It is understandable that inequality in some measures is part of a free market economy but what is clearly unacceptable for social cohesion and stability is crony capitalist type of inequality which harms the opportunities of the population in the lowest strata as well as makes them discouraged to pursue education of whatever quality provided to them. Secondly, it is imperative for governments in all countries - developed or developing - to enhance the quality and content of public education system to empower the less fortunate population with skills and knowledge which shall in all possibilities help in reducing domestic inequity.

    7. CommentedDallas Weaver, Ph.D.

      To understand what is going on it may be necessary to look beyond income and wealth inequality and add political power inequality to the analysis. You can't describe a 3-D problem in two dimensions (period -- pure mathematics).

      We live in a society where companies are forced to pay tribute to the political class through K street lobbyist (ex. politicians, staffers and connected government employees) and any politician can force any wealthy person to come to his hearing room and be publicly humiliated. This political power inequality variable that accounts for most of the rent seeking, cronism and bad outcomes resulting from inequalities. In the permission-less aspects of our economy such as apps, software, social media, etc. most of the wealth generated has created great benefits for most citizens and where we can have real economic growth.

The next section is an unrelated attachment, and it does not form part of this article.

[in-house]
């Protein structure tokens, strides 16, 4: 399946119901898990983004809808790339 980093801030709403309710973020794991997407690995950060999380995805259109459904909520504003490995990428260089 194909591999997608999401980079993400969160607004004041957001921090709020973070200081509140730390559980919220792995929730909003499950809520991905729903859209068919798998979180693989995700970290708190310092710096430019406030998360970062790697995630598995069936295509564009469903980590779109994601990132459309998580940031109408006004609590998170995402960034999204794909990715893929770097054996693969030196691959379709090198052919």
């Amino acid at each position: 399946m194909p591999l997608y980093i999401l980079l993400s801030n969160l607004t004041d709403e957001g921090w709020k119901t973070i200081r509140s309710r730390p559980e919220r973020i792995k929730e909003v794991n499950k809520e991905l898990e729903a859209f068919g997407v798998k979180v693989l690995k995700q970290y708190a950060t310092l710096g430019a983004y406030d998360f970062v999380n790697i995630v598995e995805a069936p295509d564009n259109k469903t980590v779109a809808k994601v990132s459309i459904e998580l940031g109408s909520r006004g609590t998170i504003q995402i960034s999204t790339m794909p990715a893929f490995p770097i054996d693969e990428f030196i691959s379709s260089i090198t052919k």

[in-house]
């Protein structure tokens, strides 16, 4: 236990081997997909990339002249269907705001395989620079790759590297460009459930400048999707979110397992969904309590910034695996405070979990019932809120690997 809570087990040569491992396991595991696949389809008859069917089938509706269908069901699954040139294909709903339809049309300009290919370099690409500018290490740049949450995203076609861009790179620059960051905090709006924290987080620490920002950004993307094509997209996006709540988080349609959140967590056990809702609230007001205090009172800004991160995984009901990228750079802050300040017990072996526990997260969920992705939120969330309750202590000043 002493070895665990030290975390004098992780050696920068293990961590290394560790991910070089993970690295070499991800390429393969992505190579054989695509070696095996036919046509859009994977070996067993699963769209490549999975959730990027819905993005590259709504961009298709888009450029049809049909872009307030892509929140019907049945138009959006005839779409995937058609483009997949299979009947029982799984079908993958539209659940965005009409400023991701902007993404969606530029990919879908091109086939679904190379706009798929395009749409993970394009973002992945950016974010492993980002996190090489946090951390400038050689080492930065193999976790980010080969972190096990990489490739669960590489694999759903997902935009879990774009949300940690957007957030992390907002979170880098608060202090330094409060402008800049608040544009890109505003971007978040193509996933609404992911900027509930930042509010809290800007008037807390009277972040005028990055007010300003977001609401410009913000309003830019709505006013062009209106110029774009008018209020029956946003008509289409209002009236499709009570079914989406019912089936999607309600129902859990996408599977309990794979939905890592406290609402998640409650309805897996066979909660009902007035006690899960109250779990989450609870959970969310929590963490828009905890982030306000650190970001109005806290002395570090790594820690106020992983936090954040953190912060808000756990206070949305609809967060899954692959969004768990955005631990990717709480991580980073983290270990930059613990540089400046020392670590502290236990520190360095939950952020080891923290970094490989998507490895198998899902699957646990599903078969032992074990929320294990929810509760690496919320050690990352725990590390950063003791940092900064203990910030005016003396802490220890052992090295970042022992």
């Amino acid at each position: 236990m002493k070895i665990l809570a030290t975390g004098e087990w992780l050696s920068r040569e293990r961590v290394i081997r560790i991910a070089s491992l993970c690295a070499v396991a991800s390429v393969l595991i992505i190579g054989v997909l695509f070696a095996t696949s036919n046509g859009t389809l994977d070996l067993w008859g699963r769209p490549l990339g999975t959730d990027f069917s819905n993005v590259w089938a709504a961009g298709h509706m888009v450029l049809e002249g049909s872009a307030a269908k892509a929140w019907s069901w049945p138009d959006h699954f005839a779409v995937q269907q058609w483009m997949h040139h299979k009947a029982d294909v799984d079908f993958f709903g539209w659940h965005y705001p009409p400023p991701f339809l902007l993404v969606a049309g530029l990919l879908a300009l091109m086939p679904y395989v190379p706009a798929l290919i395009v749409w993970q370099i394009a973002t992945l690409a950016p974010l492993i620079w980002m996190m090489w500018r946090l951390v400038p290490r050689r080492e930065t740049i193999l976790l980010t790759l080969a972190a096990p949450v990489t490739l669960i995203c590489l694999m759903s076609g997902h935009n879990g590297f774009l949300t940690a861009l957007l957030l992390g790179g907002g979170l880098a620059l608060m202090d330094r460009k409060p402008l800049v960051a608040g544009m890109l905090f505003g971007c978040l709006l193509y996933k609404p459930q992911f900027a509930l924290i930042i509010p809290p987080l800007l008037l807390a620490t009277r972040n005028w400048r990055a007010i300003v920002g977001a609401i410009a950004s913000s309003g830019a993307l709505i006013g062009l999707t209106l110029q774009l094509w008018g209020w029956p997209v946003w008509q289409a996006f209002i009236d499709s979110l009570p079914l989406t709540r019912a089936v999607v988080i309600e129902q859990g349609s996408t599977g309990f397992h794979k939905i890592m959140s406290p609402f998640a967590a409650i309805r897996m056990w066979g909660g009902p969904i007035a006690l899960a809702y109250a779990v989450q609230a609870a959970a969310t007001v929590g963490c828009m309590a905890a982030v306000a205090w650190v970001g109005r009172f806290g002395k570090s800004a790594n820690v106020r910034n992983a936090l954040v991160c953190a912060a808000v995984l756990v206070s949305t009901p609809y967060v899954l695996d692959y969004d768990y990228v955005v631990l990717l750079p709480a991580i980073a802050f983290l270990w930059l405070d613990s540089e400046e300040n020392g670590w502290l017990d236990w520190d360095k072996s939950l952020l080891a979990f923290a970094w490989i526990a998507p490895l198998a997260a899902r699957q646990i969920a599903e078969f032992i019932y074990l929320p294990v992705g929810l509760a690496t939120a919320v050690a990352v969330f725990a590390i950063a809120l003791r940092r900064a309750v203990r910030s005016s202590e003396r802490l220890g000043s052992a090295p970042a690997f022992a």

8. CommentedNathan Weatherdon

      The Keynesian strategy adopted in Europe (and much of the world) in 2008/09, for example, is highly defensible in a 1-2 year sort of time frame.

      Clearly it cannot be sustained ad infinitum.

      Not a worst case scenario, but looking back to 2008/09, actual outcomes for many monetary policymakers are very much consistent with those grouped closely together with worst case scenarios.

      And still, the world has not imploded.

      I think that wage policy combined with public infrastructure in transportation and major endeavours to facilitate training which most easily benefit poorer classes is probably far superior in addressing inequality for governments who overextended themselves following the crisis through explicitly redistributive measures.

    9. CommentedZsolt Hermann

      The problem is the artificial lifestyle we have generated, built for ourselves.

      There is no question about each and every one of us being different. We all have different necessities, desires.